8. Fairfax has publically stated that they will move away from unprofitable newspaper sales. Sure, News circulation may have gone up but “included” with my entry or bundled for a few cents with my iced cofee type sales are surely less valuable to both the publisher and the advertiser.

    ALL newspapers are suffering a decline in fully paid sales due to the reckless way that they approached online over a decade ago. All are looking (with varying success) at how to reinvent their business model. Top line circulation numbers are a meaningless way to compare the success of publishers and cheap point scoring does not add anything to intelligent debate.

  9. Devil's advocaat
    10 Feb 12
    12:01 pm

  10. Er….

    Top line circulation numbers are not meaningless.

    Then you would say that online stats are meaningless too?

  11. Devil's advocaat
    10 Feb 12
    12:05 pm

  12. …. oops pressed return.

    Because the Fairfax figures also include a ludicrous number of “Copy included in the price of your ticket etc”

    Just to go the Opera House and look at the huge stand of free SMHs – “Included in the price of your ticket” yet placed close to the Opera Bar and restaurants – no ticket required to get one.

  13. Devil's advocaat
    10 Feb 12
    12:11 pm

  14. But yes, Point scoring doesn’t score points, agree with you – ABC needs to split out the figures for actual paid for copies and ‘free with your tea’ copies.

  15. Red Bean
    10 Feb 12
    12:41 pm

  16. People still report on circ?

  17. mish
    10 Feb 12
    2:22 pm

  18. @Red Bean, yes.

  19. Paul Dovas - ABC
    10 Feb 12
    3:17 pm

  20. @ Devil’s advocaat, The ABC reports several additional categories that bring transparency to the headline numbers including Accommodation and Hotel Sales, Airline Sales, Bundled Sales, Event Sales, School Sales and Tertiary Education Subscription Sales.

    @ Red Bean, yes over 1,100 publications report audited circa numbers across the ABC and CAB.

  21. Ted
    10 Feb 12
    3:59 pm

  22. The critical numbers are paid sales because they reflect real consumer choices. Free online traffic is the opposite. We know that lots of juice is used to inflate both. We also know that News Ltd papers are taking a financial pounding. Fairfax reports in the weeks and judging by the audience metric hype we must assume they will be shocking.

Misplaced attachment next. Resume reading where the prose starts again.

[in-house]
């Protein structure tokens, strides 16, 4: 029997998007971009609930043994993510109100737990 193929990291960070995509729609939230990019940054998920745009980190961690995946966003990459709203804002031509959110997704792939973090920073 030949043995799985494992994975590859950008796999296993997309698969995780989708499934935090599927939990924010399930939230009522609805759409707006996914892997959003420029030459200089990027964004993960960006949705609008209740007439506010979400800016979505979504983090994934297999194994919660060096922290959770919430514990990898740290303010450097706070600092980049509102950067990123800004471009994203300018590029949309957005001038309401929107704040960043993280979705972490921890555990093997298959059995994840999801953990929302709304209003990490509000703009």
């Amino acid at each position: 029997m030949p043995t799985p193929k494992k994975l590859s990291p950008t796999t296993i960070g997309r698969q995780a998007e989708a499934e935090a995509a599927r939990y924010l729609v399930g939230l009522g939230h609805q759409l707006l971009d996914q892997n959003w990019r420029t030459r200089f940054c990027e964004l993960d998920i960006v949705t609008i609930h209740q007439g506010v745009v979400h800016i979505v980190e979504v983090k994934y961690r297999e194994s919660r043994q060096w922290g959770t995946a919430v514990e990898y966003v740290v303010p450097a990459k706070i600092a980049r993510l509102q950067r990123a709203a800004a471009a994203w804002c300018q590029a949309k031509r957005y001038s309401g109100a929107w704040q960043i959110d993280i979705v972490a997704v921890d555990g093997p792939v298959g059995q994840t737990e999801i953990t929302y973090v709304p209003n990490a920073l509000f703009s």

Unfortunately the problem is in the products. And it is showing.

  23. John Grono
    10 Feb 12
    7:24 pm

  24. Those “free copies” at events are actually technically “paid”. Because this is an arrangement with third parties (i.e. not the eventual recipient) primarily as a marketing exercise to generate trial to attempt to get new purchasers, they are broken out in reporting (and capped at 2%). Apparently a lot of these learned commentators haven’t had a good look at the actual reports or the data on the ABC data base.

    The issue of a “paid” copy is a vexed one. What if a $1.50 cover-price paper is sold for $1.45 – i.e. not full price, should it be counted as paid? What if it was $1.00? 75 cents? Where do you draw the line? Let’s say it is “over 50% of cover price” OK, do a deal at 76 cents and it counts the same as a $1.50 copy. Put bluntly, classifying byt price doesn’t work not matter how desirable it may be.

    That is why we classify the copies that qualify as “paid” in some way, and then allocate them into ‘buckets’ of different categories of sales – as Paul explained. Those that don’t qualify (e.g. NZ copies, returned copies, free copies etc) are removed. It is then up to the user to remove from the total those copies that are of limited value to their client’s campaign. As they say, the devil is in the detail – but please look at the detail first everyone.

  25. norma
    11 Feb 12
    12:19 pm

  26. Those free copies are paid! Nice work John Grono. Your next job is Minister for Communications in Syria.